teaching

What is the goal of a teacher? To cover material; to produce results? Or to instill a genuine love of the subject? For me, as a teacher, appreciation and experience are key. My pedagogical philosophy centers on creating an active and engaging classroom environment.

As my background in teaching covers university classes on literature and language as well as creative writing at the middle school level, I want to address these different aspects of my pedagogical approach. In my work teaching and as the Curriculum, Instruction, and Assessment Director of WriteOn NYC, I work with New York City school children. I also prepare MFA creative writing candidates for careers in teaching and non-profit work. In my role as a teacher for WriteOn, my primary goal is to make literature more accessible to kids, both as readers and writers. I mention this work because it informs how I teach at the university level as well. With students from financially poor backgrounds, art and literature represent an emotionally rich way of life. Creating—whether it is by writing or by speaking—is an educational path to communication and interaction with the world. I see teaching writing as fundamentally teaching communication.

Teaching Italian, then, is teaching a communication with a part of the world a student may never have experienced. The Communicative method is a natural mode by which to steer students toward speaking. My university students and my adult learners come into my classrooms with different expectations than my middle school students. I find that many of them arrive thinking that I, from on high, would bestow knowledge upon them and they would absorb it as though through osmosis. For some Italian students, rote learning is what they were used to in their high school classrooms. And my adult learners were so used to apologizing—”I’m sorry, I’m really bad with languages.” So many of them were afraid to make mistakes.

I hear that so often—everyone is so concerned with doing things the right way. This is the primary difference between university level and middle school learners. Children are often more willing to experiment. They are fearless. With both sets of students I push them to pursue any path that comes into their head. Play. My students learn through play and through “mistakes.”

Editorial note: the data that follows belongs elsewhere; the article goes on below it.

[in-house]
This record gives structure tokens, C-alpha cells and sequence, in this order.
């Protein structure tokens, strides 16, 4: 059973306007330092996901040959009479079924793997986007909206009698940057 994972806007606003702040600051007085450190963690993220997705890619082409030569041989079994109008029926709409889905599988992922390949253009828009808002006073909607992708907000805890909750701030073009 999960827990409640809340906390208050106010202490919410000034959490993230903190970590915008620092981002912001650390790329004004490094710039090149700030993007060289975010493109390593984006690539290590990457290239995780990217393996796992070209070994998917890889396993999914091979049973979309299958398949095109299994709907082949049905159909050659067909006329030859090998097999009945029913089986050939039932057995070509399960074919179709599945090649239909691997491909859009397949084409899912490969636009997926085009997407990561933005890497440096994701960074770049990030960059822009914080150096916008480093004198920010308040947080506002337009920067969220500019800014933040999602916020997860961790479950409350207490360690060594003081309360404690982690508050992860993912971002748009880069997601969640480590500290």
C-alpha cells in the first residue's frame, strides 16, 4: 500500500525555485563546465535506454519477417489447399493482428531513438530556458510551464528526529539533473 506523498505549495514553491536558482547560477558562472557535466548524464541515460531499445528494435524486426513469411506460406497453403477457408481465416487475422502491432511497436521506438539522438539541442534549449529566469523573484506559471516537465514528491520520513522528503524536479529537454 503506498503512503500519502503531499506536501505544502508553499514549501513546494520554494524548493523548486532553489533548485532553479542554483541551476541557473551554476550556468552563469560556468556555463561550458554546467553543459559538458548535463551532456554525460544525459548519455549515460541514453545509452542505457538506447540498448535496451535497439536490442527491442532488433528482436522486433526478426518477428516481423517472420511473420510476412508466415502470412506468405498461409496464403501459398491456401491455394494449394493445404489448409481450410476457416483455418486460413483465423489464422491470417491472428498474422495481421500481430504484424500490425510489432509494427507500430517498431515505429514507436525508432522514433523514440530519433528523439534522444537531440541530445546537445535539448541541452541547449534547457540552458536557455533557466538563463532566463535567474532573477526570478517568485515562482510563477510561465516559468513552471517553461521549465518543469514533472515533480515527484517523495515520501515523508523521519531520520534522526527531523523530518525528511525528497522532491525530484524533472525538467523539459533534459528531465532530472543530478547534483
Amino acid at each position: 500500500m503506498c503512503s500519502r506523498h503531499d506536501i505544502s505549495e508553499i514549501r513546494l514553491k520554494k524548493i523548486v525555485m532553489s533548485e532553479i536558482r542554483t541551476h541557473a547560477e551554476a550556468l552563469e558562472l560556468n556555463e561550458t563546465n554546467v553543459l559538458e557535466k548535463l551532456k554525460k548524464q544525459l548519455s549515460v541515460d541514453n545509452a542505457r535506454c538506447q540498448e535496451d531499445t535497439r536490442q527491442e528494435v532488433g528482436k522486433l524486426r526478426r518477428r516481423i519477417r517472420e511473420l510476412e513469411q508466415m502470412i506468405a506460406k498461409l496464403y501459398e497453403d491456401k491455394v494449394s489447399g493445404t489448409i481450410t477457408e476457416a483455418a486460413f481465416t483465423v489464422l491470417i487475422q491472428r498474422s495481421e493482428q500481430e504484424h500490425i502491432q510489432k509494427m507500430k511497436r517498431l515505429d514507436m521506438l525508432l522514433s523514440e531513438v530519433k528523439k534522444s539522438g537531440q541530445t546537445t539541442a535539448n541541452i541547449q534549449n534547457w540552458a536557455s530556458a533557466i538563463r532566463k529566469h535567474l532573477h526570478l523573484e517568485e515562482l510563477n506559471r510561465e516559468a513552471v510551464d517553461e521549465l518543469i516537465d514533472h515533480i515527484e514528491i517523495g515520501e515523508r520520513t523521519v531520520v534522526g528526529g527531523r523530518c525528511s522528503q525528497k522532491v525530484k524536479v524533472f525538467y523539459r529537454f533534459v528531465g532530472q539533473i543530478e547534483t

As such, I have a much more process-oriented class than most—polished product is secondary to playful pondering. “Risk taking” is a part of almost every assessment rubric I use (and it’s become surprisingly easy to assess risk taking because my students will tell me what they think is “impossible”). My classroom is a safe place to “mess up.” Eventually the bumpers come away; the world will do that for everyone. But what the world will never do is simply hand out a job, a novel to write, or an Italian book to crack open. Students have to run at it, leap, and see where they land. My students make their own work, their own mistakes. Discussions in my classroom are high energy and exploratory. They relearn to practice play in their artistic process. They reflect on what they’ve learned in the textbook and are encouraged to articulate it, refine it, and apply new vocabulary and grammar to their thoughts.

My philosophy extends to myself, and I let my students know that at the beginning of the semester. I become a better instructor with every class I teach. My classes are often spontaneous; if something I’ve laid out isn’t working for my class, I throw it out and give them something different that will. And repeat. My syllabus is a living document that can grow and change, even in the middle of a course (we’ll call it course correction). Above all, everyone involved in my classes (including me) comes away with an ability to communicate that will help them grow in the world. My philosophy is to provide access to the power of leaping off metaphorical cliffs into the vast unknown and the excitement of communication with “foreign” languages, texts, and ideas.